Barchester Towers by Anthony Trollope

Back in April I read my first Anthony Trollope book, The Warden, and enjoyed it so much I immediately bought a copy of Barchester Towers, the second Chronicle of Barsetshire, with the intention of going on to read the whole series. As it turned out though, other books seemed more tempting and poor Barchester Towers was pushed further and further down my tbr pile until The Classics Circuit’s Anthony Trollope Tour reminded me that it really deserved to be read as soon as possible!

Barchester Towers is set five years after the conclusion of The Warden. At the beginning of the story, the Bishop of Barchester dies, leaving a vacancy to be filled. It is expected that the Bishop’s son, Archdeacon Grantly, will take his place, but a change of government ruins his chances and newcomer Dr Proudie is appointed instead. When the new Bishop and his wife, the formidable Mrs Proudie, arrive in Barchester accompanied by their chaplain Mr Slope, Grantly becomes determined to prevent them from gaining too much power and changing the Barchester way of life.

This might not sound like a very exciting plot, and I have to admit it isn’t. Barchester Towers is a character-driven novel, and fortunately, the characterisation is excellent. Trollope’s characters are multi-faceted, complex and real; the villains are not completely evil and the heroes have their flaws. Archdeacon Grantly, for example, was portrayed quite negatively in the previous novel, but we see things more from his perspective in this book and I found that I was rooting for him against the Proudies and Slope.

Almost all of the characters are well-rounded and interesting. There’s the Signora Madeline Vesey Neroni, left crippled by her abusive Italian husband, who manages to get every man in Barchester to fall in love with her. There’s Miss Thorne, the local squire’s sister who lives in the past, dreaming of the days of knights and chivalry. And I was pleased to meet some old friends from The Warden, including my favourite characters, Mr Harding and his daughter Eleanor.

I’m not sure who I would recommend Trollope to. As far as comparisons to other Victorian authors go, I would say his style is a lot closer to George Eliot than Charles Dickens, for example. He tells his stories at a gentle, leisurely pace with some subtle humour, witty observations, and clever insights into human nature. He has a habit of talking directly to the reader and never lets us forget that we’re reading a novel, but rather than being annoying or disruptive, this style gives his writing the warm, conversational feel that I love. If you prefer stories with a lot of suspense and tension, though, you’ll be disappointed because Trollope keeps telling us in advance what is and is not going to happen, which has the effect of building an intimate and trusting relationship between the author and the reader. But even though it may seem quite obvious what the outcome of the book is going to be, the fun is in seeing how the outcome is reached.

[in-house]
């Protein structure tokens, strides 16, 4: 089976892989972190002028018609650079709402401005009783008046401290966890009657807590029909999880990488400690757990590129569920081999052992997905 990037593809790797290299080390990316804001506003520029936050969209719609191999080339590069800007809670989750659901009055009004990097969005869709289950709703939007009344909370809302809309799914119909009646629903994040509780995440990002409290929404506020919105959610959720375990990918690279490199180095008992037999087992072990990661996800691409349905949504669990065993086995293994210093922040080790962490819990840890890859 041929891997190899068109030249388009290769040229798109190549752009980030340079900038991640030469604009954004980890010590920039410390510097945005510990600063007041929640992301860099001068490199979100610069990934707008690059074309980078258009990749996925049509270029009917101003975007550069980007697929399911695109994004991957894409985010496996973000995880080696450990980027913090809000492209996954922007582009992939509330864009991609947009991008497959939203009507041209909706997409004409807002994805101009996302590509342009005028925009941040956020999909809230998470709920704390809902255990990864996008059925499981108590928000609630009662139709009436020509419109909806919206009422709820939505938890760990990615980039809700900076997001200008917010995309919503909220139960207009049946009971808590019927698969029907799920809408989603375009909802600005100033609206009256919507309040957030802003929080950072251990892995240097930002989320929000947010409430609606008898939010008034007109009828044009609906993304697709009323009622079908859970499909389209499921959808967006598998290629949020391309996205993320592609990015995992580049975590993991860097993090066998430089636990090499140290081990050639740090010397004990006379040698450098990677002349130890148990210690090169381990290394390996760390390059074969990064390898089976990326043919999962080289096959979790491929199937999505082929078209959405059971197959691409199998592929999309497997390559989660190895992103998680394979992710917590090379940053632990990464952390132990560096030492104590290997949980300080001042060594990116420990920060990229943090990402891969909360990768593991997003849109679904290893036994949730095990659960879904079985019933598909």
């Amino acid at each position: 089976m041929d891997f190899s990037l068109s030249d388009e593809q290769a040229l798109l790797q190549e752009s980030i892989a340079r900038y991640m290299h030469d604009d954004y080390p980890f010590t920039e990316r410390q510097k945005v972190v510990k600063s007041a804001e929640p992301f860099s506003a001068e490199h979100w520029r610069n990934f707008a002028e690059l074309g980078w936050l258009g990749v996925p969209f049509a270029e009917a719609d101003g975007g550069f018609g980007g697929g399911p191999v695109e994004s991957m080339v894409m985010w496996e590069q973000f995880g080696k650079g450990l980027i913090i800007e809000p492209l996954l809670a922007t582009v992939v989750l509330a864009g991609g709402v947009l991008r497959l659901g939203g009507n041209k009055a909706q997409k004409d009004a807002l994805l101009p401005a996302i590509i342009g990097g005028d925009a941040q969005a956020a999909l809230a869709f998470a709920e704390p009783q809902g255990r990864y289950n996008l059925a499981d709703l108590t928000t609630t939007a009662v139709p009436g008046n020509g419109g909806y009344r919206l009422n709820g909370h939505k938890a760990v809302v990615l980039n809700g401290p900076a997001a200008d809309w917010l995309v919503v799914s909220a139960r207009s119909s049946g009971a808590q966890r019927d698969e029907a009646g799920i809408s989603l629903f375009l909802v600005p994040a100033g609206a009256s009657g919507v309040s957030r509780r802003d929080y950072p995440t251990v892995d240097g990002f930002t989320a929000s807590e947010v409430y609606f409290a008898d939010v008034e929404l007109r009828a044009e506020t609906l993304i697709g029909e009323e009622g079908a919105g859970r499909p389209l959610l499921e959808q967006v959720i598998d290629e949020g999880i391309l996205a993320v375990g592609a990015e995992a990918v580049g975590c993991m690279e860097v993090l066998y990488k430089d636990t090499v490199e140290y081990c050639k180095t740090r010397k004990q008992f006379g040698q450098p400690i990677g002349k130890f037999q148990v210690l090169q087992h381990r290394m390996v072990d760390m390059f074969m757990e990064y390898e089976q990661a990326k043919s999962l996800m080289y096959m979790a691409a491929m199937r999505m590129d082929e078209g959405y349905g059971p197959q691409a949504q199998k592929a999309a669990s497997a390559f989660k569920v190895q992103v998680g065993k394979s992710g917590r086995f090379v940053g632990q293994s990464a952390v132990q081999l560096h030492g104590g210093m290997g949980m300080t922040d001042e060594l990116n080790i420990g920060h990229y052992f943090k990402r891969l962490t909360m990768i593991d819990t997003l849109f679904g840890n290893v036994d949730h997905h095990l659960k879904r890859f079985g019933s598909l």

Much as I love Trollope though, I can see that he won’t appeal to everyone – the gentle pace that I mentioned, in addition to the long descriptions and character introductions, might make the book too slow for some readers (it did take me almost 100 pages before I really got absorbed in the story). Some of his comments on gender, race and religion could also be considered offensive, although as a male Victorian author his views were probably consistent with the time period and society in which he lived. If you have read and enjoyed other Victorian writers, I would highly recommend giving Trollope a try to see what you think.

Although this one was a better book, I think I would still suggest that newcomers to this series start with The Warden. The shorter length means it’s less of a commitment if you find you don’t like Trollope’s writing style. It’s also the first in the series and although I’m sure Barchester Towers would work as a stand-alone novel, The Warden does introduce us to several of the characters and their backgrounds.

Based on the two books I’ve read so far, Trollope is quickly becoming one of my favourite Victorian authors. I definitely don’t want to let seven months go by again before I pick up another of his books! I’m already looking forward to the third Barsetshire novel, Doctor Thorne.

Anthony Trollope has been visiting my blog today as part of the Classics Circuit Anthony Trollope Tour. See this post for a list of other stops on the tour.

19 thoughts on “Barchester Towers by Anthony Trollope

  1. Tony says:

    “He has a habit of talking directly to the reader and never lets us forget that we’re reading a novel, but rather than being annoying or disruptive, this style gives his writing the warm, conversational feel that I love.”